VIA PadLock—Wicked Fast Encryption

This inexpensive processor offers support for the Advanced Encryption Standard, so you can do state-of-the-art encryption at wire speed.
Assembler Example

Now that we know all the theory, it's time for a real example. To begin, here are some lines of pure assembler:

.comm   iv,16,16
.comm   key,16,16
.comm   data,16,16
.comm   cword,16,16

.text
cryptcbc:
    movl    $data, %esi  #; Source address
    movl    %esi, %edi   #; Destination
    movl    $iv, %eax    #; IV
    movl    $key, %ebx   #; Cipher key
    movl    $cword, %edx #; Control word
    movl    $1, %ecx     #; Block count
    rep xcryptcbc
    ret

This piece of code encrypts one block of data with a cipher key and an initialization vector, following the parameters set in control word cword. Notice that we use the same address for both source and destination data, therefore we encrypt in-place. Because the field data has a size of only a single block, we set the ECX register to one.

C Language Example

To use PadLock directly in a C program, we can write the PadLock routines to separate assembler source file, then compile to standalone modules and finally link to our binary. It often is easier, though, to use the GCC inline assembler and write the instructions directly in the C code. See Resources for a link to a tutorial on the inline assembler.

static inline void *
padlock_xcryptcbc(char *input, char *output,
    void *key, void *iv, void *control_word,
    int count)
{
    asm volatile ("xcryptcbc"
       : "+S"(input), "+D"(output), "+a"(iv)
       : "c"(count), "d"(control_word), "b"(key));
    return iv;
}

This code instructs the compiler to load the given values of input, count and other parameters into the appropriate registers. It then is told to issue the xcryptcbc instruction and, finally, to return the value found in the EAX register as a pointer to the new initialization vector.

To be successful here, we also must fill in the control word structure correctly. First of all, it is a good idea to clear the union to avoid using any irrelevant values that might be in the memory:


memset(&cword, 0, sizeof(cword));

Now let's fill in the fields one by one. The first one in the list is rounds. This item specifies how many times AES processing should be run with the input block, each round using a unique part of the expanded key. To comply with the FIPS AES standard, use 10 rounds for 128-bit keys, 12 rounds for 192 bits and 14 rounds for 256 bits. Should the key_size variable contain the length of the cipher key in bytes, this is how we get the rounds value:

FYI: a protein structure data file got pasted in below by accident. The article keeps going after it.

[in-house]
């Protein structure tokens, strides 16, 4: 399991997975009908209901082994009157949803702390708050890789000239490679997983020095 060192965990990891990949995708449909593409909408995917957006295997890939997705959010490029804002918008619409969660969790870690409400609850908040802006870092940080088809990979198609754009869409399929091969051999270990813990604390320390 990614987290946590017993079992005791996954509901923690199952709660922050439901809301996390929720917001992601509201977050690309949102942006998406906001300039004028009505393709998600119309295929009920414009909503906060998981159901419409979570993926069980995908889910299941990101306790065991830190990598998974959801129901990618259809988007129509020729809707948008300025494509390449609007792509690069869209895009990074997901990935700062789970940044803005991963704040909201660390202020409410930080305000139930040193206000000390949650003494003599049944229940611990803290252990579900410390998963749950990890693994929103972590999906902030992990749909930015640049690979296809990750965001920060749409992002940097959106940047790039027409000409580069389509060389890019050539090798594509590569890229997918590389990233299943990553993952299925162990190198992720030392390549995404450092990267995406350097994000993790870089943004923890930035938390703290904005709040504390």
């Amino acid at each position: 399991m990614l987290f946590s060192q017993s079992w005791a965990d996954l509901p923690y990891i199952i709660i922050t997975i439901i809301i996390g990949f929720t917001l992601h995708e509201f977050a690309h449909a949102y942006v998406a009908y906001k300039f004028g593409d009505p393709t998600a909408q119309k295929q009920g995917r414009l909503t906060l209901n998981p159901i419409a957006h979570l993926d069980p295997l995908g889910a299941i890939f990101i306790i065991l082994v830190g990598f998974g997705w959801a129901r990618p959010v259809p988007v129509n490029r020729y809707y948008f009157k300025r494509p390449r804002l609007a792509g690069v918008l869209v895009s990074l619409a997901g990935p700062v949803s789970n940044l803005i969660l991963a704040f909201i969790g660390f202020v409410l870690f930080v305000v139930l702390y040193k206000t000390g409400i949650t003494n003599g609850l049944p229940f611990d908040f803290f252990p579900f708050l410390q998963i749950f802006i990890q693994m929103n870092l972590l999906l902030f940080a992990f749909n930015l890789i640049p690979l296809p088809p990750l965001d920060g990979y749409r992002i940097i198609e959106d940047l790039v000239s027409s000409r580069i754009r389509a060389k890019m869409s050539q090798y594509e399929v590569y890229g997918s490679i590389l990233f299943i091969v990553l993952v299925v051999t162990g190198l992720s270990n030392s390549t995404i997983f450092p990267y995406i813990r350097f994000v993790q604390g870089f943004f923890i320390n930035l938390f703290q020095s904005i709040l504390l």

cword.b.rounds = 10 + (key_size - 16) / 4;

The next field is algo. This is reserved to let you choose future encryption algorithms instead of AES, although AES is the only option at the moment. Therefore, leave zero here.

The keygen field must be set to one if we prepare the expanded key ourselves. Zero means that PadLock should generate it instead, but that is possible only for 128-bit keys:

cword.b.keygen = (key_size > 16);

The item interm enables the storing of intermediate results after each round of the algorithm is run. I suspect the CPU architects used this field for debugging their core, and I don't see much sense in setting this in the program.

Encryption is distinguished from decryption by the bit encdec. Zero is encryption; one is decryption.

Finally, we must set the key size in the two bits of ksize:

cword.b.ksize = (key_size - 16) / 8;

That's it. With this prepared control word structure and properly aligned buffers, we can call padlock_xcryptcbc(). If the electrons are on our side, in a short while we receive the encrypted data.

Conclusion

PadLock documentation is available publicly on the VIA Web site; there you can find further information about PadLock programming caveats. The complete example program for encrypting one block of data, including verification of the result, can be found on my PadLock in Linux home page. See Resources for additional links.

Resources for this article: /article/8137.

Michal Ludvig (michal@logix.cz) recently moved from Prague in the Czech Republic to Auckland on the other side of the world to work as a senior engineer for Asterisk Ltd. He enjoys exploring the secrets of New Zealand with his wife and daughter.

______________________

Michal Ludvig works for Enterprise IT Ltd in New Zealand as a senior Linux engineer. He's got root access to some of the largest New Zealand corporations, but since he tends to forget his passwords, he is, in general, pretty harmless.

Webinar
One Click, Universal Protection: Implementing Centralized Security Policies on Linux Systems

As Linux continues to play an ever increasing role in corporate data centers and institutions, ensuring the integrity and protection of these systems must be a priority. With 60% of the world's websites and an increasing share of organization's mission-critical workloads running on Linux, failing to stop malware and other advanced threats on Linux can increasingly impact an organization's reputation and bottom line.

Learn More

Sponsored by Bit9

Webinar
Linux Backup and Recovery Webinar

Most companies incorporate backup procedures for critical data, which can be restored quickly if a loss occurs. However, fewer companies are prepared for catastrophic system failures, in which they lose all data, the entire operating system, applications, settings, patches and more, reducing their system(s) to “bare metal.” After all, before data can be restored to a system, there must be a system to restore it to.

In this one hour webinar, learn how to enhance your existing backup strategies for better disaster recovery preparedness using Storix System Backup Administrator (SBAdmin), a highly flexible bare-metal recovery solution for UNIX and Linux systems.

Learn More

Sponsored by Storix